Data Types Readme


This lesson will introduce you to the six data types in Ruby. Just like the English language has different types of data or ways of representing information––words, numbers, lists, etc––Ruby has several different data types, which are also known as classes. (Ruby has several classes built in, but you'll learn how to make your own classes later on.)


  1. Identify and construct the six data types in Ruby: booleans, symbols, numbers, strings, arrays, and hashes
  2. Distinguish between the literal and class constructor when creating strings, arrays, and hashes
  3. Perform basic operations on data types


What is a String?

A string is a data type that represents textual data. In Ruby, a string is a sequence of characters enclosed in double or single quotes.

For example:


"hello" is a string!

The above string is an instance of Ruby's String class. In other words, the "hello" string is made based on the String template that is a part of Ruby. This means that every string we make has certain behaviors or attributes, just by virtue of it being a string.

Creating Strings

There are two ways to create a string. In fact, we've already created a string just by typing "hello".

Try it out by opening up IRB, and typing "hello".class

You should see a return value of => String. You can actually call .class on any object to find out what type of data, i.e. what class, it is.

The Literal Constructor: This is the method through which we created our "hello" string.

The Class Constructor: You can also create a string with This will create an empty string."hello") on the other hand, will create this string: "hello". For the most part, you will create strings using the first method discussed here––simply by enclosing whatever text you want in quotes.

Operating on Strings

Because every string is an instance of, or is based on, Ruby's String class, there are certain behaviors, or methods, available to us for operating on them. You can learn more about the many String methods by reading the Ruby documentation on Strings. For now, we'll just take a look at a few examples.

   => 5
   => "HELLO"
   => "olleh"


There are only two values of the Boolean data type: true and false. In Ruby, however, there is no such thing as a Boolean class. Instead, every appearance, or instance, of true and false in your program are instances of TrueClass and FalseClass respectively.

Creating Booleans

Unlike strings, there is not a way to create a Boolean value, other than to explicitly write true or false. Later, we will see that we can write lines of code that evaluate to or return true and false, but we won't worry about that for now.

Operating on Booleans

We don't!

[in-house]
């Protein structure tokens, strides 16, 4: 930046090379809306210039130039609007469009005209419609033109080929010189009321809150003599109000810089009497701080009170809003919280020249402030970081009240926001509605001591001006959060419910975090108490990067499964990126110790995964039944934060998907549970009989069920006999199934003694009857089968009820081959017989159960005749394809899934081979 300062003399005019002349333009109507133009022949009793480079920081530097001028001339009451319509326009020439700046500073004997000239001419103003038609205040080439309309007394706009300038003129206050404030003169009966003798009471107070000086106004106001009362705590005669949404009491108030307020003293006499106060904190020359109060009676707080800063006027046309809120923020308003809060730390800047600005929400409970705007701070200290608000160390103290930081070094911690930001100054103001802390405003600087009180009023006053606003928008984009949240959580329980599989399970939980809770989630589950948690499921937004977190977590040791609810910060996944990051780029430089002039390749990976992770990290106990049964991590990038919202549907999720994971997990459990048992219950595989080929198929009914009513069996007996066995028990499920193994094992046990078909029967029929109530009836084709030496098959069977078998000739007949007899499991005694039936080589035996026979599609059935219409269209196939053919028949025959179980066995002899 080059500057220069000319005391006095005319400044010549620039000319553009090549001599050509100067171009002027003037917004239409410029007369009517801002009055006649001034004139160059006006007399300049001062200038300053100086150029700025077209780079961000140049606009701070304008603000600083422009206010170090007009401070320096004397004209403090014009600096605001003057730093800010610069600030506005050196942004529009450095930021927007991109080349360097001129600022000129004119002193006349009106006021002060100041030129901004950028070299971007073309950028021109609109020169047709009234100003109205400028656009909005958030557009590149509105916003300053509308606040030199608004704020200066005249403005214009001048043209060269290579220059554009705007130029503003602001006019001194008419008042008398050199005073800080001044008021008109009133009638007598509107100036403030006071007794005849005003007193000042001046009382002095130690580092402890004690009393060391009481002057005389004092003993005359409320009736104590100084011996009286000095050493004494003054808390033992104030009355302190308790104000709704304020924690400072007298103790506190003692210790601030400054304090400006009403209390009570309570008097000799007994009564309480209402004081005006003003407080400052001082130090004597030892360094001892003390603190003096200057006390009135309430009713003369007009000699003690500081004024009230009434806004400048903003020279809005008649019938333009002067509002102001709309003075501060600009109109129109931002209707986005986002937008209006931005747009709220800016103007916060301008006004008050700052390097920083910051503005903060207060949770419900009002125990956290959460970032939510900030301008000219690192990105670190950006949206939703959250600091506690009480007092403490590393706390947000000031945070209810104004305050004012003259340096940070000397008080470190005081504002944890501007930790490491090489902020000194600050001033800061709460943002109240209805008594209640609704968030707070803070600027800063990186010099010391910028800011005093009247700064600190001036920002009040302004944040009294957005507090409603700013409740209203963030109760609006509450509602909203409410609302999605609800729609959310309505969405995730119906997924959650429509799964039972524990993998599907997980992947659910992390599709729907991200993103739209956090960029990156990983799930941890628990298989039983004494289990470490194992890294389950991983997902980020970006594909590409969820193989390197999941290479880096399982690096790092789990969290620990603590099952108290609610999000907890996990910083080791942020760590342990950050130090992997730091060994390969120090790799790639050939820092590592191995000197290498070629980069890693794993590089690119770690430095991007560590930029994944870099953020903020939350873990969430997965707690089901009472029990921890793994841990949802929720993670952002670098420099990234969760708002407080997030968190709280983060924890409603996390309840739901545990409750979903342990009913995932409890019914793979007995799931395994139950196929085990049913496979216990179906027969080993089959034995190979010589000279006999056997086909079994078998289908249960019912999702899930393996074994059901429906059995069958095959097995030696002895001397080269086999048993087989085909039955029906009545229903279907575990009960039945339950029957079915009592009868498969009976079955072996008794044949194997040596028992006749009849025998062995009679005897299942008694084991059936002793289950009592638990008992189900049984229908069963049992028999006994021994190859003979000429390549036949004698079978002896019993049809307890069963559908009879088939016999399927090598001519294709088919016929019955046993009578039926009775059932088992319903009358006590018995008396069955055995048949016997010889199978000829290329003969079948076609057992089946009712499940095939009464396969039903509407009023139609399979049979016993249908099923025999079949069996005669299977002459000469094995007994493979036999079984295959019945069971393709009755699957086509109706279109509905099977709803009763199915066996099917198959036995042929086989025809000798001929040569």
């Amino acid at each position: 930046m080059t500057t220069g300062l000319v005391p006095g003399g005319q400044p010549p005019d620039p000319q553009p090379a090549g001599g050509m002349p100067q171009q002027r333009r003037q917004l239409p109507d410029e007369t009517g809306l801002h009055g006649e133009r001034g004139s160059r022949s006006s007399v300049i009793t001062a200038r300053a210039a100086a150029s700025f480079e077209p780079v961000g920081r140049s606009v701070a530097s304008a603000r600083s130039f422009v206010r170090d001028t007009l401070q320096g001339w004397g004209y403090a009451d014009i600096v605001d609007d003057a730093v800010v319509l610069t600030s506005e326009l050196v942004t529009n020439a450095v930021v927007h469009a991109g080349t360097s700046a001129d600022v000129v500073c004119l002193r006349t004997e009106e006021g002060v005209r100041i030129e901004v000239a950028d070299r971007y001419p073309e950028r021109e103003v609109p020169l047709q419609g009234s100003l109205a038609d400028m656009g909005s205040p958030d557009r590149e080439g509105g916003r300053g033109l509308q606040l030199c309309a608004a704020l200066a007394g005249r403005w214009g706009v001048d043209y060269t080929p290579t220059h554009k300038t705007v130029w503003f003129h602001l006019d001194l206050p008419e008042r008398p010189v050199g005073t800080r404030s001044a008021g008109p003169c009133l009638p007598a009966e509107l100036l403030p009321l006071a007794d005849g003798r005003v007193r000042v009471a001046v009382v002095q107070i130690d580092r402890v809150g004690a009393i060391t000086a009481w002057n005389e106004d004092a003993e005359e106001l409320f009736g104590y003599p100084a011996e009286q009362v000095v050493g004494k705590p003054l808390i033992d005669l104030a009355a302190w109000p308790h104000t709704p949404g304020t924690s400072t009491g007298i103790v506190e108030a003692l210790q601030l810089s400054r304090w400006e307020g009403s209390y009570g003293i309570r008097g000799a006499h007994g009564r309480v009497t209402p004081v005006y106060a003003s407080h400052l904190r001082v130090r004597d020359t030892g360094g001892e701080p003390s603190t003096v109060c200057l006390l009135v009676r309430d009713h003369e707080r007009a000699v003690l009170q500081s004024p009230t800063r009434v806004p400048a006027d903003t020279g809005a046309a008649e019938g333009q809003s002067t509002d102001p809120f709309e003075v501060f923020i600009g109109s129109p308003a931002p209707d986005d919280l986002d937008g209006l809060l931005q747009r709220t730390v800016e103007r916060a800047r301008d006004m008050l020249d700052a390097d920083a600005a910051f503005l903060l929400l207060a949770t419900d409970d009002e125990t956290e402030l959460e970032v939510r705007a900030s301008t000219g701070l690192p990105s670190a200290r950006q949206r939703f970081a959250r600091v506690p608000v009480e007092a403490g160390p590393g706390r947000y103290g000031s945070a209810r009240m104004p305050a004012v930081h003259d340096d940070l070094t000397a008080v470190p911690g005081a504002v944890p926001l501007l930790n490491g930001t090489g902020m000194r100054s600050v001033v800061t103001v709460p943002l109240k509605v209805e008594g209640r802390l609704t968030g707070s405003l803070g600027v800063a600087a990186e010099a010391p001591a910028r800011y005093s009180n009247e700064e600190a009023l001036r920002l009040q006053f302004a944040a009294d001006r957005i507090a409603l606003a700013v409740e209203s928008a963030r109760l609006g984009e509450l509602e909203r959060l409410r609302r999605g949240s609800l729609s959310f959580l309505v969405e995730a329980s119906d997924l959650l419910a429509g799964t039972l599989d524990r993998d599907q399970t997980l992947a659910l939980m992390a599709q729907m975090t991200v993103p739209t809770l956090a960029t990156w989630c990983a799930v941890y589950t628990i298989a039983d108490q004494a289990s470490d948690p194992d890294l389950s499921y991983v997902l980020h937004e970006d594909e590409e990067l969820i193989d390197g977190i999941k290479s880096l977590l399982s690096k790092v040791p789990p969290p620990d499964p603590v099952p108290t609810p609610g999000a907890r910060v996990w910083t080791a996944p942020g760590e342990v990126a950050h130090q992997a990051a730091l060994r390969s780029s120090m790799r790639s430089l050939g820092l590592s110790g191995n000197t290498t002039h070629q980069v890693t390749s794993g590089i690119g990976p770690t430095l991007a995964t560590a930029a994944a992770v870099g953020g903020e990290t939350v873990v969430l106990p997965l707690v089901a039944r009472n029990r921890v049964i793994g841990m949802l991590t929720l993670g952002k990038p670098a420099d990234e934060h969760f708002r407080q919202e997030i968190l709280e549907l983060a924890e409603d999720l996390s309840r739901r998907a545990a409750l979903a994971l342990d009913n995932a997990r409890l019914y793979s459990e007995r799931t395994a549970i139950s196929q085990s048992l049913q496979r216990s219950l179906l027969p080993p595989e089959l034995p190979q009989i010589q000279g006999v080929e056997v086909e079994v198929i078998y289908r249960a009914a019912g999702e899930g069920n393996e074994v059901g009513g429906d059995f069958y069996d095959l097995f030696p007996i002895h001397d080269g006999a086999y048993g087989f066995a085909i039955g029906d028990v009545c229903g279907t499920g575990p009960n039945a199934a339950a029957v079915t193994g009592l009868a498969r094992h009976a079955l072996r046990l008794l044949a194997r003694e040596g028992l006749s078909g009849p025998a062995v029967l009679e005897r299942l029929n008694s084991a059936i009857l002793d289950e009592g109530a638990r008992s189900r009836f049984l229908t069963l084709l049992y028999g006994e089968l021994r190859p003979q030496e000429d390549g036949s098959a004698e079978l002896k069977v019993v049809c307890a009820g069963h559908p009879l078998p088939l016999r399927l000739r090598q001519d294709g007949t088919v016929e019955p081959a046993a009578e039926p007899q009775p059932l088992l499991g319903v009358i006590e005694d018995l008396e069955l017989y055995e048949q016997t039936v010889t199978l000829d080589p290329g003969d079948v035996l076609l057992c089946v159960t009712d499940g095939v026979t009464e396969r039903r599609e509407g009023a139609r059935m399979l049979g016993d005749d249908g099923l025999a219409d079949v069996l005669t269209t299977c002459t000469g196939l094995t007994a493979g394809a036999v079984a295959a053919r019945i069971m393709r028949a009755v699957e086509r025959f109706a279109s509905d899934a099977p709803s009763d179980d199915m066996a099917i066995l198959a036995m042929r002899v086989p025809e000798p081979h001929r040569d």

You probably already know from the real world (as opposed to the Ruby world) that integers are numbers. In Ruby, there are two types of numbers: Fixnums and Floats.

Fixnums are whole numbers, like 7.

Floats are decimal numbers, like 7.3.

Creating Integers

Once again, there is no special magic to creating integers. Simply declare them by typing 9000123 or 2.

Operating on Fixnums and Floats

There are a number of methods available to you for operating on or manipulating integers. You can read more about Fixnums here and more about Floats here. For now, we'll just check out a few examples:

  => this method will round the float down to the nearest fixnum. Here it will return 7

  => 8
  => 11


A symbol is a representation of a piece of data. Symbols look like this :my_symbol. If I make a symbol, :my_symbol, and then use that symbol later on in my code, my program will refer to the same area of memory in both cases. This is different from, for example, strings, which take up new areas of memory every time they are used.

Creating Symbols

You write symbols by placing a : in front of the symbol name.


The usefulness of symbols will become more apparent later on, so that's all on symbols for now.


Arrays are collections of Ruby objects. You can store any type of data in an array.

Creating Arrays

There are a number of ways to create an array. Just like with creating strings, you can use the literal constructor or the class constructor.

The Literal Constructor:[1, 3, 400, 7] is an array of integers. Any set of comma separated data enclosed in brackets is an array. So, by simply writing something like the above, you can create an array.

The Class Constructor: You can also create an array with the syntax. Just typing will create an empty array (=> []).

Operating on Arrays

There are many ways to operate on arrays and on each individual item, or element, within an array. Later on in the course, we'll learn about iteration––the process of operating on each successive item in an array. For now, we'll preview a few array methods, and you can check out more here.

[5, 100, 234, 7, 2].sort

  => [2, 5, 7, 100, 234]

[1, 2, 3].reverse
  => [3, 2, 1]


Hashes also store objects in Ruby. However, they differ from arrays in that they function like dictionaries. Instead of a simple comma separated list, hashes are composed of key/value pairs. Each key points to a specific value––just like a word and a definition in a regular dictionary.

Hashes look like this: {"i'm a key" => "i'm a value!", "key2" => "value2"}

The curly brackets denote the hash and this particular hash has two key/value pairs.

Creating Hashes

Hashes can be created with literal constructors and class constructors.

The Literal Constructor: You can create a hash by simply writing key/value pairs enclosed in curly braces.

The Class Constructor: Or, you can use the syntax, which would create an empty hash, {}.

Operating on Hashes

There are many methods for operating on hashes and their individual key/value pairs. We will learn much more about them later, but you can preview some methods here.


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